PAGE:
Abstract:
Toll-like receptor (TLR) signaling pathways are strictly coordinated by several mechanisms to regulate adequate innate immune responses. Recent lines of evidence indicate that the suppressor of cytokine signaling (SOCS) family proteins, originally identified as negative-feedback regulators in cytokine signaling, are involved in the regulation of TLR-mediated immune responses. SOCS1, a member of SOCS family, is strongly induced upon TLR stimulation. Cells lacking SOCS1 are hyperresponsive to TLR stimulation. Thus, SOCS1 is an important regulator for both cytokine and TLR-induced responses. As an immune organ, the liver contains various types of immune cells such as T cells, NK cells, NKT cells, and Kupffer cells and is continuously challenged with gut-derived bacterial and dietary antigens. SOCS1 may be implicated in pathophysiology of the liver. The studies using SOCS1-deficient mice revealed that endogenous SOCS1 is critical for the prevention of liver diseases such as hepatitis, cirrhosis, and cancers. Recent studies on humans suggest that SOCS1 is involved in the development of various liver disorders in humans. Thus, SOCS1 and other SOCS proteins are potential targets for the therapy of human liver diseases. 1. Introduction Proper and coordinated activation of immune signal pathways is required for immune responses, including eradication of invading pathogens. Toll-like receptor (TLR)- and cytokine receptor-mediated signaling are involved in innate and subsequent adoptive immunity. Aberrant and/or sustained activation of immune signal pathways may result in serious disorders such as septic shock, autoimmunity, and cancer. Thus, immune signals must be tightly regulated for preventing overactivated immune responses. A number of regulatory mechanisms on immune signaling pathways have been reported. A family named suppressor of cytokine signaling (SOCS) represents a negative regulator for various cytokine signaling (Table 1) [1]. SOCS proteins play important roles in maintaining organ homeostasis by preventing the harmful cytokine responses in various organs [2]. In this paper, we will focus on SOCS1, a member of SOCS family, which plays a key role in the negative regulation of both cytokine receptor- and TLR-mediated signaling. We will further discuss the importance of SOCS1 in the pathogenesis of liver diseases. Table 1: Inducing factors of SOCS family proteins and suppressed signaling by SOCS family proteins (see [ 1, 3, 4]). 2. Regulation of Immune Signal Pathways by Suppressor of Cytokine Signaling (SOCS) 2.1. Inhibition of Cytokine Signaling by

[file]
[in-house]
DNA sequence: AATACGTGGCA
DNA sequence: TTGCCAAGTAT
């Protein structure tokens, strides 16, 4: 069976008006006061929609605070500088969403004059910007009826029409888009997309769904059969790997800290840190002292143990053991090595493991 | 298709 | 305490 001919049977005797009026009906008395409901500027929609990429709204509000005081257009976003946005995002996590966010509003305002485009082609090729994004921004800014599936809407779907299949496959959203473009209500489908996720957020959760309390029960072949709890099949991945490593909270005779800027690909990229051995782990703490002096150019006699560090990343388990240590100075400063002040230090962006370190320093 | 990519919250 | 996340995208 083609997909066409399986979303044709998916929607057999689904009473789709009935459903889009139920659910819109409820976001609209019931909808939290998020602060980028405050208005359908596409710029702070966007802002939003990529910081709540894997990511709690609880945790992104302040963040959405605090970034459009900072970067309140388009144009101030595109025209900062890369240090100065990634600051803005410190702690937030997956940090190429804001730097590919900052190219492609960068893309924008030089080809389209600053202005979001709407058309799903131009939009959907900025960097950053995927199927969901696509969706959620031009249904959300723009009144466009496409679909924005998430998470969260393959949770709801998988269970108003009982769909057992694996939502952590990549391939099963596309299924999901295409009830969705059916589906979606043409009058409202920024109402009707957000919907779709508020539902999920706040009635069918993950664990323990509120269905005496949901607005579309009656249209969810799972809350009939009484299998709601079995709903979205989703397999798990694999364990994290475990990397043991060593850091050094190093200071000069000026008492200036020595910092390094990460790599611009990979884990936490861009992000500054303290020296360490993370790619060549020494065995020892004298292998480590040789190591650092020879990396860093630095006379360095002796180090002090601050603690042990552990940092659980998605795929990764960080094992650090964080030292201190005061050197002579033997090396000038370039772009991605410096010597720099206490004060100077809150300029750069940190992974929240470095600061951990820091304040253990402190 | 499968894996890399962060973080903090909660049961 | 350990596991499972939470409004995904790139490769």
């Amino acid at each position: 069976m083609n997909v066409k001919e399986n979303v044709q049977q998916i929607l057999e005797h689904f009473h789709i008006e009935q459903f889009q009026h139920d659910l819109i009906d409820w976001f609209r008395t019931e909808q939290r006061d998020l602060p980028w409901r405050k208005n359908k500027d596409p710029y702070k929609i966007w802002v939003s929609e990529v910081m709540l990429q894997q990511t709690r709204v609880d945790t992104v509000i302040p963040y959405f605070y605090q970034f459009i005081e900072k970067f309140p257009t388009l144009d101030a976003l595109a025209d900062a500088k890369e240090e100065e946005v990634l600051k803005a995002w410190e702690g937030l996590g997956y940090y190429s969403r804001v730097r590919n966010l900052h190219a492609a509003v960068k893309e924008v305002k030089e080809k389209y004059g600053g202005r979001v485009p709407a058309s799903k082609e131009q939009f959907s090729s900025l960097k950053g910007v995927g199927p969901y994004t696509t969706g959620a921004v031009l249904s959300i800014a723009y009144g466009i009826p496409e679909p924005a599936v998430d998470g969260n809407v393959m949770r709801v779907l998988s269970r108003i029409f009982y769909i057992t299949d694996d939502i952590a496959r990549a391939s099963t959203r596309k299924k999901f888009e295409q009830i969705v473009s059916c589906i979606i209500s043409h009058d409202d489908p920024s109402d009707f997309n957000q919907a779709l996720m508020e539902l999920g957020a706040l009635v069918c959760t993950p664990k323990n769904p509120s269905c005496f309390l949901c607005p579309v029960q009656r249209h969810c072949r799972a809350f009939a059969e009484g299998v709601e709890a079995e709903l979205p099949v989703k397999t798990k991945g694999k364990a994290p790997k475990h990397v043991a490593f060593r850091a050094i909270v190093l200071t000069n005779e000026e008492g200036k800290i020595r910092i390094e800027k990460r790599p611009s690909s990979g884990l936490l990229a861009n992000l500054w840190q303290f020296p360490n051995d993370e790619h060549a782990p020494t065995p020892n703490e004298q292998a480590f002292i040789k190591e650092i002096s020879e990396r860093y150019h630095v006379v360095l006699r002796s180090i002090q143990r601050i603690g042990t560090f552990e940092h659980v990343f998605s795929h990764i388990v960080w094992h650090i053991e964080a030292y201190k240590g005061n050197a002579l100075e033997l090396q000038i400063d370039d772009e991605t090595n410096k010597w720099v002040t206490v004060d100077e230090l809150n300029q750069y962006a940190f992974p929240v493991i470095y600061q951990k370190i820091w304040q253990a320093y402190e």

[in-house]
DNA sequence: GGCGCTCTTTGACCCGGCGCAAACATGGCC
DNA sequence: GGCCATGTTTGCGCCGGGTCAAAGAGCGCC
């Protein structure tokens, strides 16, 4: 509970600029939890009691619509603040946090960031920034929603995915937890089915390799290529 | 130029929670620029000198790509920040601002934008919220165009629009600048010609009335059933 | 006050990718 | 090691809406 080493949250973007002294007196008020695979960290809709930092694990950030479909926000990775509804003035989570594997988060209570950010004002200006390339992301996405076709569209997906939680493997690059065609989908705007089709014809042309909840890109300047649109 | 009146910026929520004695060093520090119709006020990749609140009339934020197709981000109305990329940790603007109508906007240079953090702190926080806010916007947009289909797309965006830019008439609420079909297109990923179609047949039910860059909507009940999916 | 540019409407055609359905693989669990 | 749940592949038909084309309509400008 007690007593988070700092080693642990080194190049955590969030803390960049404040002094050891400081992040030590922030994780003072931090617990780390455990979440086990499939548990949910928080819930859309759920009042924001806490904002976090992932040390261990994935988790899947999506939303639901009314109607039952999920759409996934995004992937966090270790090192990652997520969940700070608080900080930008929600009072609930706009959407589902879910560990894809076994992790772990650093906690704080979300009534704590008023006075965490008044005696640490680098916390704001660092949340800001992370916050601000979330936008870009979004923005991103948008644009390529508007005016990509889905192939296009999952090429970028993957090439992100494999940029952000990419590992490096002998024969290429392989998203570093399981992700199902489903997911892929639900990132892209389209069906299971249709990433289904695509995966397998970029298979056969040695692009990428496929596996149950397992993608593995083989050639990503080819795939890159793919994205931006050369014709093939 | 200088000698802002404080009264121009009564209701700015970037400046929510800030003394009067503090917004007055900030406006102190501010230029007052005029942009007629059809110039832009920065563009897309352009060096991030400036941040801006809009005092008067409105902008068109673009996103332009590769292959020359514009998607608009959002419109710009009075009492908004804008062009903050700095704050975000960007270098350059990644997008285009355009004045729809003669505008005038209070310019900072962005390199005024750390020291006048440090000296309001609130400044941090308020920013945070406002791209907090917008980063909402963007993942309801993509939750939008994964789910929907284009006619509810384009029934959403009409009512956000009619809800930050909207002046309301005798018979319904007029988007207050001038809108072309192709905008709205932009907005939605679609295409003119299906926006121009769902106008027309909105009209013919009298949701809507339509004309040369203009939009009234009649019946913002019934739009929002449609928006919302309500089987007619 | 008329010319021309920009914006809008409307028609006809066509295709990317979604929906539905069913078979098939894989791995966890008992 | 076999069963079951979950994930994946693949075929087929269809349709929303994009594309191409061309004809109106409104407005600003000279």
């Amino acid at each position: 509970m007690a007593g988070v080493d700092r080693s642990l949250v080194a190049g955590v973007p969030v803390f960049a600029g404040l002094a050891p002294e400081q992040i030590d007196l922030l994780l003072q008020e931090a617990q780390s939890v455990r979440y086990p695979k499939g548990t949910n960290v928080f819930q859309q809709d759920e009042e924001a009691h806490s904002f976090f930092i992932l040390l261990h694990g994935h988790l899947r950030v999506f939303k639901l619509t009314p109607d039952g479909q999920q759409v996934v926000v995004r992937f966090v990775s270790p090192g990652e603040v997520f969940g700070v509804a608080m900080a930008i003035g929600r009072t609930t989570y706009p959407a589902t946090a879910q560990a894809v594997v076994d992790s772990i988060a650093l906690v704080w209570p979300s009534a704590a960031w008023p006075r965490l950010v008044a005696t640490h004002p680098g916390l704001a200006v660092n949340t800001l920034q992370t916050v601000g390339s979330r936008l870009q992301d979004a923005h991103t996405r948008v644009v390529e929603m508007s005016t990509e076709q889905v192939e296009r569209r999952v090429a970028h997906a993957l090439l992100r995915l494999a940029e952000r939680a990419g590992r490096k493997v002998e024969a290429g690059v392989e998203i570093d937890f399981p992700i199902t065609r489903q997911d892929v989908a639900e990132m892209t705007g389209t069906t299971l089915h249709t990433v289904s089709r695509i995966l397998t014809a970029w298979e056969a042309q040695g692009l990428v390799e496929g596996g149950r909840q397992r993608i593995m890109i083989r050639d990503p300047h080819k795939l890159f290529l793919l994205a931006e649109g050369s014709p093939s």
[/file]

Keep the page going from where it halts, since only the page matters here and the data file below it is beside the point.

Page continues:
Abstract:
We present another expression to regularize the Euler product representation of the Riemann zeta function. % in this paper. The expression itself is essentially same as the usual Euler product that is the infinite product, but we define a new one as the limit of the product of some terms derived from the usual Euler product. We also refer to the relation between the Bernoulli number and $P(z)$, which is an infinite summation of a $z$ power of the inverse primes. When we apply the same technique to the $L$-function associated to an elliptic curve, we can evaluate the power of the Taylor expansion for the function even in the critical strip, which is deeply related to problems known as the Birch and Swinnerton-Dyer conjecture and the Beilinson conjecture.

Abstract: